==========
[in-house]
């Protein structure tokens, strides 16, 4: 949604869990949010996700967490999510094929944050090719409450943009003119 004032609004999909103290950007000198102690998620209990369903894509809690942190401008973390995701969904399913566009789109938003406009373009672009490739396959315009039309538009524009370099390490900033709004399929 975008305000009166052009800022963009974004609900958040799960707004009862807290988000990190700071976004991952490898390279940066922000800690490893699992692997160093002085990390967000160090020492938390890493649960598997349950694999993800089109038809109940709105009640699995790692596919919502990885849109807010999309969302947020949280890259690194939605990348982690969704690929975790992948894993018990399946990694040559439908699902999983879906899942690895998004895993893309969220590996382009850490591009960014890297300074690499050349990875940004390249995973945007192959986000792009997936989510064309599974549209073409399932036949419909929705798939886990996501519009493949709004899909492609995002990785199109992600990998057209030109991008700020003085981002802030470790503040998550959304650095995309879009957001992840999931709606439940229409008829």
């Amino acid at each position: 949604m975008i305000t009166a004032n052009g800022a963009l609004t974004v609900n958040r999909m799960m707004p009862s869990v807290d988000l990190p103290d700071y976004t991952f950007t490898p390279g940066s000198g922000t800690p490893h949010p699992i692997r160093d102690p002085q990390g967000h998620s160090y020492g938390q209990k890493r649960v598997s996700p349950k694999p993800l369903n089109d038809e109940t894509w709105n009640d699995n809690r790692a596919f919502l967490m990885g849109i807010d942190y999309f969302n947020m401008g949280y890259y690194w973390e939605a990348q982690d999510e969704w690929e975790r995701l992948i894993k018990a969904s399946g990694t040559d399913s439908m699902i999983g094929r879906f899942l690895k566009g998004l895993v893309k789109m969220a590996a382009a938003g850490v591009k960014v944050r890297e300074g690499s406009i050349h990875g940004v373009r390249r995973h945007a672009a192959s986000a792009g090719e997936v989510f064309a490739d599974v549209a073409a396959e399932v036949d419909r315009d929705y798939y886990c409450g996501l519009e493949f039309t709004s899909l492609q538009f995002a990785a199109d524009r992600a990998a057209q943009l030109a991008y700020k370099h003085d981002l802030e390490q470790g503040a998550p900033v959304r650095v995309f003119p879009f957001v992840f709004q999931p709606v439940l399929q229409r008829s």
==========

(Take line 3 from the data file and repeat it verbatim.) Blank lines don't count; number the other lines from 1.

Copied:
């Amino acid at each position: 949604m975008i305000t009166a004032n052009g800022a963009l609004t974004v609900n958040r999909m799960m707004p009862s869990v807290d988000l990190p103290d700071y976004t991952f950007t490898p390279g940066s000198g922000t800690p490893h949010p699992i692997r160093d102690p002085q990390g967000h998620s160090y020492g938390q209990k890493r649960v598997s996700p349950k694999p993800l369903n089109d038809e109940t894509w709105n009640d699995n809690r790692a596919f919502l967490m990885g849109i807010d942190y999309f969302n947020m401008g949280y890259y690194w973390e939605a990348q982690d999510e969704w690929e975790r995701l992948i894993k018990a969904s399946g990694t040559d399913s439908m699902i999983g094929r879906f899942l690895k566009g998004l895993v893309k789109m969220a590996a382009a938003g850490v591009k960014v944050r890297e300074g690499s406009i050349h990875g940004v373009r390249r995973h945007a672009a192959s986000a792009g090719e997936v989510f064309a490739d599974v549209a073409a396959e399932v036949d419909r315009d929705y798939y886990c409450g996501l519009e493949f039309t709004s899909l492609q538009f995002a990785a199109d524009r992600a990998a057209q943009l030109a991008y700020k370099h003085d981002l802030e390490q470790g503040a998550p900033v959304r650095v995309f003119p879009f957001v992840f709004q999931p709606v439940l399929q229409r008829s």